As you can see, Magnesium, Calcium and Vitamin D all play important roles in regulating the health of our body. Each mineral and vitamin is dependent on the next for efficient function. Ingesting your essential nutrients through food is ALWAYS the best choice, and supplementing from pills or other external sources should be considered a last option. 

Sample Meal Plan

Here is an example of a meal plan that can help you achieve your recommended intake of nutrients:

  • Breakfast – 3 cups of yogurt ( 100% calcium)
  • ¼ cup seeds ( 100% Vit E)
  • Lunch – 7 oz fish (100% Omega 3) (100% Selenium)
  • 1 baked potato ( 50% potassium) (25% Vit B6)
  • 1 ½ cup spinach salad ( 50% Magnesium, 50% Vit A, 50% copper, 25% Vit B6) with ½ cup red bell pepper ( 100% Vit C)
  • Dinner – 10 oz shrimp (100% Vit D); 
  • 14 oz lean beef (100% zinc) 
  • 1 ½ cup spinach salad ( 50% Magnesium, 50% Vit A, 50% copper, 25% Vit B6); 
  • 1 baked potato ( 50% potassium) (25% Vit B6)
  • Night time snack – 2 tablespoon Cherry Juice Concentrate (The BEST anti-oxidant!)

Diets are a very personal choice, and there are many options when it comes to how and where we load up on fuel. If you have additional questions on how to ensure you are getting adequate amounts of Magnesium, Calcium and Vitamin D, consult with your doctor, and reach out to a registered dietitian!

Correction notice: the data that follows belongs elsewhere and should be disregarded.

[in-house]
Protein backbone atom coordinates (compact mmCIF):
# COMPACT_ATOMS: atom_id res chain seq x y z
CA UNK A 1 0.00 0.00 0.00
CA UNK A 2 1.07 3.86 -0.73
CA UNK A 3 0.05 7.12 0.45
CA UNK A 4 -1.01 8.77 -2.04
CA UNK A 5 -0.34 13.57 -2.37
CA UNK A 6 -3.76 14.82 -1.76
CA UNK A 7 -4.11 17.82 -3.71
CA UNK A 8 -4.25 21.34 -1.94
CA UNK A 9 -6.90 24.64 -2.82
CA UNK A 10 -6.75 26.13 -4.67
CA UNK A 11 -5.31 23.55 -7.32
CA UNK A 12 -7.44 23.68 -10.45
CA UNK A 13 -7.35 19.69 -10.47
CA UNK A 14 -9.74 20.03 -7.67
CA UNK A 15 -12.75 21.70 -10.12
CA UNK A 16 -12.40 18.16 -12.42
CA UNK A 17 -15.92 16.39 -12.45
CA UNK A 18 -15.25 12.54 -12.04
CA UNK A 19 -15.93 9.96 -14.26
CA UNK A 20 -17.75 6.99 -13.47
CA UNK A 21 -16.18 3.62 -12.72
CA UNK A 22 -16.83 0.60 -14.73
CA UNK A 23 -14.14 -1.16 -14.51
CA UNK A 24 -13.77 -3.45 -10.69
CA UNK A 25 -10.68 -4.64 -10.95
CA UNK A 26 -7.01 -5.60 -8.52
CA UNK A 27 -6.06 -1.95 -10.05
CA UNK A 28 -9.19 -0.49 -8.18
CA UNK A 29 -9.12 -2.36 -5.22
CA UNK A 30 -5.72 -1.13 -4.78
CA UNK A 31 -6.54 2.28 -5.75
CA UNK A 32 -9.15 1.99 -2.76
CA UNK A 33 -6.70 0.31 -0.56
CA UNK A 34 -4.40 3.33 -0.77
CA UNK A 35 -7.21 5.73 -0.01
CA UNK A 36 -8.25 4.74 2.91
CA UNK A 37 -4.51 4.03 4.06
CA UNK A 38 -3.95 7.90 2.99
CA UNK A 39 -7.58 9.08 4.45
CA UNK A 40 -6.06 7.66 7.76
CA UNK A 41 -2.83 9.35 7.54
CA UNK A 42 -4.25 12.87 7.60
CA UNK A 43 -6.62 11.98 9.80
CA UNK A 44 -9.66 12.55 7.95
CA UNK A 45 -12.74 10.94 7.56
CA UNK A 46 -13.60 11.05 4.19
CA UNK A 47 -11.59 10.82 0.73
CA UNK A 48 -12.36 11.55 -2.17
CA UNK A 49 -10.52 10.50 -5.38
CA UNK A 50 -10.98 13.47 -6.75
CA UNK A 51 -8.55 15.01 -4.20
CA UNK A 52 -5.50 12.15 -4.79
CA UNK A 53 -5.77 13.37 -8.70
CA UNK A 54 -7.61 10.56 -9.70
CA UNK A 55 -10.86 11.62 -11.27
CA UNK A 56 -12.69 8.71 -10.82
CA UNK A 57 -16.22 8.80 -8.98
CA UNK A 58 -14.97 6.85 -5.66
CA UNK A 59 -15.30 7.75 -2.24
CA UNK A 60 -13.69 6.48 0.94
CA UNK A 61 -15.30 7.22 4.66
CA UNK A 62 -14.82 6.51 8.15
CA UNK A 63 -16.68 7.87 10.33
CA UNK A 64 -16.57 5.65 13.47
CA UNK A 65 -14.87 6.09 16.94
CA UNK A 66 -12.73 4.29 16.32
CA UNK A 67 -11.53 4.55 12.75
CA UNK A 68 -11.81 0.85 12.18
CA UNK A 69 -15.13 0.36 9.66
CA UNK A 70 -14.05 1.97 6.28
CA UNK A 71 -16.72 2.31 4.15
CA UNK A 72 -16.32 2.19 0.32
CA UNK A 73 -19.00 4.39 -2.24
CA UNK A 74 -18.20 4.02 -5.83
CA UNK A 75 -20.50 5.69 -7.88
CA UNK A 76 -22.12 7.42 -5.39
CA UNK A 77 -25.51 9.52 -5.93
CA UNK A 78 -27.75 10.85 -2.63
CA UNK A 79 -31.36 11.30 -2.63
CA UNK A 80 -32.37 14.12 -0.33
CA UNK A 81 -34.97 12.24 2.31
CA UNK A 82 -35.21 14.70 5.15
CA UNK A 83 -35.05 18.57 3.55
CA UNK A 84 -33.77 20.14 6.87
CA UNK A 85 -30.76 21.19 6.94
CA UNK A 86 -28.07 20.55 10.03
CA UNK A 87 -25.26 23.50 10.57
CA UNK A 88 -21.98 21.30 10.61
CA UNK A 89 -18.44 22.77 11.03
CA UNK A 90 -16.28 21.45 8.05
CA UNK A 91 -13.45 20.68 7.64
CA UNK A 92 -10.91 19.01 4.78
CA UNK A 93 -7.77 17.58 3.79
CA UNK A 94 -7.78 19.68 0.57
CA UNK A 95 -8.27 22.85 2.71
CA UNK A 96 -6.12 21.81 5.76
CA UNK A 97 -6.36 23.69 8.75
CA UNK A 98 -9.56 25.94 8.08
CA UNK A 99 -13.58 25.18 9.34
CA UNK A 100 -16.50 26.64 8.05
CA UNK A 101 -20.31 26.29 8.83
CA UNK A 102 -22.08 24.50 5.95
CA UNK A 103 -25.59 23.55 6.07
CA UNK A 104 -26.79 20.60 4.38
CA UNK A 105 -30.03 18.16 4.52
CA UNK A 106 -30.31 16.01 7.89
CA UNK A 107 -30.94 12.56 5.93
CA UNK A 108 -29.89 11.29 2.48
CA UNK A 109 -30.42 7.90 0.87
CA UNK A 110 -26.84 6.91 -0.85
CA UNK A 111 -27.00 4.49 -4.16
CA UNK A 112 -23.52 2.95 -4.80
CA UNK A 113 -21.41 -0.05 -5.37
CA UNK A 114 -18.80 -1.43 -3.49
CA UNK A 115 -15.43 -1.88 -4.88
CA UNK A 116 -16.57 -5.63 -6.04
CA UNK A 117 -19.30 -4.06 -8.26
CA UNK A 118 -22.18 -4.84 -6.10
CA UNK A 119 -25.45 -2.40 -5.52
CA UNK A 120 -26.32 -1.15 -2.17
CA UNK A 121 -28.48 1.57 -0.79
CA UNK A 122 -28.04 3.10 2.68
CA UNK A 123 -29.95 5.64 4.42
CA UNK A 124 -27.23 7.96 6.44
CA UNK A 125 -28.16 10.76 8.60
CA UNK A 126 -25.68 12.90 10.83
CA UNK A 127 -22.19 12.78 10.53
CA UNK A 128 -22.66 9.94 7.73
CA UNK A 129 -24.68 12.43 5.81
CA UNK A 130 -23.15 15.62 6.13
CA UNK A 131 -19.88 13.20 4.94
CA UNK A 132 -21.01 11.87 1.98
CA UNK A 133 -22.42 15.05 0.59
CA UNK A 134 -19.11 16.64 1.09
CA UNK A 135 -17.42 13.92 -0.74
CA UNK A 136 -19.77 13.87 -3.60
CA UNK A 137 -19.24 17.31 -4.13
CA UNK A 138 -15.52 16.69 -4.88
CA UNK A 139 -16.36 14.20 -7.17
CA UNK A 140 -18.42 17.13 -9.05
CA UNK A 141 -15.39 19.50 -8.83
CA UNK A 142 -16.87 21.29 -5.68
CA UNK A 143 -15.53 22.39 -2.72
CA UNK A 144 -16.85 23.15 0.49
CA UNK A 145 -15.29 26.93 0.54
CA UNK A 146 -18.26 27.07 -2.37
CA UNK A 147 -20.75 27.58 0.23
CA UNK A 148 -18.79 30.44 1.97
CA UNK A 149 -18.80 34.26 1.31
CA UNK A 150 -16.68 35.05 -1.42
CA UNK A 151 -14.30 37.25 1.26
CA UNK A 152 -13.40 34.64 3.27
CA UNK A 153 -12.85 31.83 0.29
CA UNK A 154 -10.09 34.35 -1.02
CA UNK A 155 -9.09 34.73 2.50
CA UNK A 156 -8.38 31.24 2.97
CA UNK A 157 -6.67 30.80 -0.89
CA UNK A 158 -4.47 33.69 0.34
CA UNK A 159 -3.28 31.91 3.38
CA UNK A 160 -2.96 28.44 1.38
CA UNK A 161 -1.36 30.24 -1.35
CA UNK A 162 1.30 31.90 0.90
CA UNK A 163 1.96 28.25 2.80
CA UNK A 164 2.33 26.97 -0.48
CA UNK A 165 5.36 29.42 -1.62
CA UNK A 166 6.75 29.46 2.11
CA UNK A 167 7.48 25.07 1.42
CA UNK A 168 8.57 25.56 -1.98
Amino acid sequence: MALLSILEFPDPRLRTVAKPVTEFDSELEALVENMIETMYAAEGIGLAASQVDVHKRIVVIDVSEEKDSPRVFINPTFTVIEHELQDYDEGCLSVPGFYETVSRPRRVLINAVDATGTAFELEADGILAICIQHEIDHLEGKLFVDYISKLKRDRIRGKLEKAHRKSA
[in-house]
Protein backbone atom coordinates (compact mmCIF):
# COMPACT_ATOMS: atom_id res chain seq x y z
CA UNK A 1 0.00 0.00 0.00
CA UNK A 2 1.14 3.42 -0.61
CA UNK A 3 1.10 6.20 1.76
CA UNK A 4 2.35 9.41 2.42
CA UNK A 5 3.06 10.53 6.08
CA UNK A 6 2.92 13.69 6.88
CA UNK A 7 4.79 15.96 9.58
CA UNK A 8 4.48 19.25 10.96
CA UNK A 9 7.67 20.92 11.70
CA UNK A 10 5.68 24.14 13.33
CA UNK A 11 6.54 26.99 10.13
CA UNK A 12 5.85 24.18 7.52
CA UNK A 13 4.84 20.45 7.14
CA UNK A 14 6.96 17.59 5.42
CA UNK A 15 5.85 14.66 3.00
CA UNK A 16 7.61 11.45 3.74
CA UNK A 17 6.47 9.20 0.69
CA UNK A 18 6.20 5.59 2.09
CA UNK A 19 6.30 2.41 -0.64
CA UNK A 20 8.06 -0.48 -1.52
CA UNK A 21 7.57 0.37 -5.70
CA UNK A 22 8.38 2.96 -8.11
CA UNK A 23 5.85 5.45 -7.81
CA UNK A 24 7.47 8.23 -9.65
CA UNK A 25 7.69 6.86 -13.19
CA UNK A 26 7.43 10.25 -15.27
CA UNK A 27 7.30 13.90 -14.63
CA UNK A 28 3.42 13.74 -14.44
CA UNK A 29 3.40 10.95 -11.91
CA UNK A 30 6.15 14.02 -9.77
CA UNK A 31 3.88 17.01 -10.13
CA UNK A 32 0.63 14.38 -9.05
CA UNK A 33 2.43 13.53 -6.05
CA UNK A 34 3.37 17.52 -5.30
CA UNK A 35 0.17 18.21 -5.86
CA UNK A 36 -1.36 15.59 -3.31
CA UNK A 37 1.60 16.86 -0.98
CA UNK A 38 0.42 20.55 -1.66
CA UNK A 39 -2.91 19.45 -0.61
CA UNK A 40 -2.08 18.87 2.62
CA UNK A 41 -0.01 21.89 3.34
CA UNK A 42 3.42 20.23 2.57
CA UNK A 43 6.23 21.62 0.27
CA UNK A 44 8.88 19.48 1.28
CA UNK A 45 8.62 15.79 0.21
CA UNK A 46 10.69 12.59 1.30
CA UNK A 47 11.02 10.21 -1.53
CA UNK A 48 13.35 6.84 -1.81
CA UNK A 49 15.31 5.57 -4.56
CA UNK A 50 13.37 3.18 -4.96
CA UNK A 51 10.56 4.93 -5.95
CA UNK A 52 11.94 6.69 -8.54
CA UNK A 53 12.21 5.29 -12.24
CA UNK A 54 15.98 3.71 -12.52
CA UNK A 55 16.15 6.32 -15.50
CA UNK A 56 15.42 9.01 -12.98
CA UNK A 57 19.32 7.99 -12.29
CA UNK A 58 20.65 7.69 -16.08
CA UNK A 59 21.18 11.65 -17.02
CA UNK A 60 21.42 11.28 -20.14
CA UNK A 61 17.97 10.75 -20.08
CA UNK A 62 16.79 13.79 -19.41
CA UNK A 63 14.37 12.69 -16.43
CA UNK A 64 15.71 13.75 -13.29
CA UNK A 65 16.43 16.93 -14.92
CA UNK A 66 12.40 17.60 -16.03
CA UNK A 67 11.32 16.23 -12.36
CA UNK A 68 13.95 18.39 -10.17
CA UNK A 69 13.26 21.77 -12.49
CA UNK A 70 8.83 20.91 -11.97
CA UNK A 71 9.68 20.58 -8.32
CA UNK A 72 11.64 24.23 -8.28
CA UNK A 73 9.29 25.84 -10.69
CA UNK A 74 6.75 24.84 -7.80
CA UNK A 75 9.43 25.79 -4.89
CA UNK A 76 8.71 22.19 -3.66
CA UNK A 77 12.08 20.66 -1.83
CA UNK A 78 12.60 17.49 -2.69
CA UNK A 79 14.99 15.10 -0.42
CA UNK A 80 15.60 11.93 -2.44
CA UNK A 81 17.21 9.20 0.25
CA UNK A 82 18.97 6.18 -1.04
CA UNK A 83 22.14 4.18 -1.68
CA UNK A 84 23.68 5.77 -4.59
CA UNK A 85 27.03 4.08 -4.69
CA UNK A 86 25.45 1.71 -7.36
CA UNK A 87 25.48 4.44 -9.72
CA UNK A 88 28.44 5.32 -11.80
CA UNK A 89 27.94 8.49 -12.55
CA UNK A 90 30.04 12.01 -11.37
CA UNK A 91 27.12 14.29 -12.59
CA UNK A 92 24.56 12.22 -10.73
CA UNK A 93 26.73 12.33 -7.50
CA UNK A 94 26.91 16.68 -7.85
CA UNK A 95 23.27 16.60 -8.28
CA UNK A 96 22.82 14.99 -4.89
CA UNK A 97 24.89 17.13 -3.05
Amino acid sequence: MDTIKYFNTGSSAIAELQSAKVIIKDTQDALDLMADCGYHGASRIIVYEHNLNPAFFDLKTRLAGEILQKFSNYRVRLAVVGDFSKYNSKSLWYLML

About the Author

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Ian McVay

Ian served in the US Navy submarine force as a torpedoman for 5 years where he developed the drive for excellence which is seen in each treatment and patient interaction. Ian is a Certified Laser Therapist, a Certified Kinesio Taping Practitioner and a Credentialed Clinical Instructor. While working hand in hand with therapists and spinal surgeons in San Diego, Ian worked with his patients to exhaust all avenues of conservative care prior to surgical or other invasive options such as injections. In addition, he has developed expertise in working with a large variety of patients including: orthopedics, dementia, long-term care, post-surgical and neurological pathologies. Ian heads up the laser therapy division of the IPA Physio Portland office as well as working with patients in critical exercise and movement strategies.